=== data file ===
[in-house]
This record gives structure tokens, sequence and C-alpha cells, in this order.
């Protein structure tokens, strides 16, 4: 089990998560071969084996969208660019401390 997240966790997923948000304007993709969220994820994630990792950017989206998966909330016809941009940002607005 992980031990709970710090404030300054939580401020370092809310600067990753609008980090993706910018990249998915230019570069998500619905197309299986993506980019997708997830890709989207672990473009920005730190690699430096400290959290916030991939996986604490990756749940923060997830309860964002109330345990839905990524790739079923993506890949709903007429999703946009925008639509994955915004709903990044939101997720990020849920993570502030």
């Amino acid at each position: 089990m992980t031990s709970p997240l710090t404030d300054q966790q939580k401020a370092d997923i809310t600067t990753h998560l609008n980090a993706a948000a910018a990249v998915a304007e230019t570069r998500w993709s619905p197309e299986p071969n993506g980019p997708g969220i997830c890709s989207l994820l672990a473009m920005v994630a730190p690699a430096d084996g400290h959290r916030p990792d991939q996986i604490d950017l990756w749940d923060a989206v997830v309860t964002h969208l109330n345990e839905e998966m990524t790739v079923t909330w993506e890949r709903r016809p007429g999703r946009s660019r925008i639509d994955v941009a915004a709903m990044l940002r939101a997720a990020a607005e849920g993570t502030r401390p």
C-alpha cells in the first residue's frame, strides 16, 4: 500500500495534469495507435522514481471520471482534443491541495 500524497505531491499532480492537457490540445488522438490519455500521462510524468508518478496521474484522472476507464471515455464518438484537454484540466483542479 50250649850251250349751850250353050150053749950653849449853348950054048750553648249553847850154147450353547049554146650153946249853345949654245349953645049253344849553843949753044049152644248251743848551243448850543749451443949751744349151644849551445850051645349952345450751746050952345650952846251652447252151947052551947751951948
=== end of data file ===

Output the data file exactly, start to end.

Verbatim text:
[in-house]
This record gives structure tokens, sequence and C-alpha cells, in this order.
């Protein structure tokens, strides 16, 4: 089990998560071969084996969208660019401390 997240966790997923948000304007993709969220994820994630990792950017989206998966909330016809941009940002607005 992980031990709970710090404030300054939580401020370092809310600067990753609008980090993706910018990249998915230019570069998500619905197309299986993506980019997708997830890709989207672990473009920005730190690699430096400290959290916030991939996986604490990756749940923060997830309860964002109330345990839905990524790739079923993506890949709903007429999703946009925008639509994955915004709903990044939101997720990020849920993570502030």
């Amino acid at each position: 089990m992980t031990s709970p997240l710090t404030d300054q966790q939580k401020a370092d997923i809310t600067t990753h998560l609008n980090a993706a948000a910018a990249v998915a304007e230019t570069r998500w993709s619905p197309e299986p071969n993506g980019p997708g969220i997830c890709s989207l994820l672990a473009m920005v994630a730190p690699a430096d084996g400290h959290r916030p990792d991939q996986i604490d950017l990756w749940d923060a989206v997830v309860t964002h969208l109330n345990e839905e998966m990524t790739v079923t909330w993506e890949r709903r016809p007429g999703r946009s660019r925008i639509d994955v941009a915004a709903m990044l940002r939101a997720a990020a607005e849920g993570t502030r401390p």
C-alpha cells in the first residue's frame, strides 16, 4: 500500500495534469495507435522514481471520471482534443491541495 500524497505531491499532480492537457490540445488522438490519455500521462510524468508518478496521474484522472476507464471515455464518438484537454484540466483542479 50250649850251250349751850250353050150053749950653849449853348950054048750553648249553847850154147450353547049554146650153946249853345949654245349953645049253344849553843949753044049152644248251743848551243448850543749451443949751744349151644849551445850051645349952345450751746050952345650952846251652447252151947052551947751951948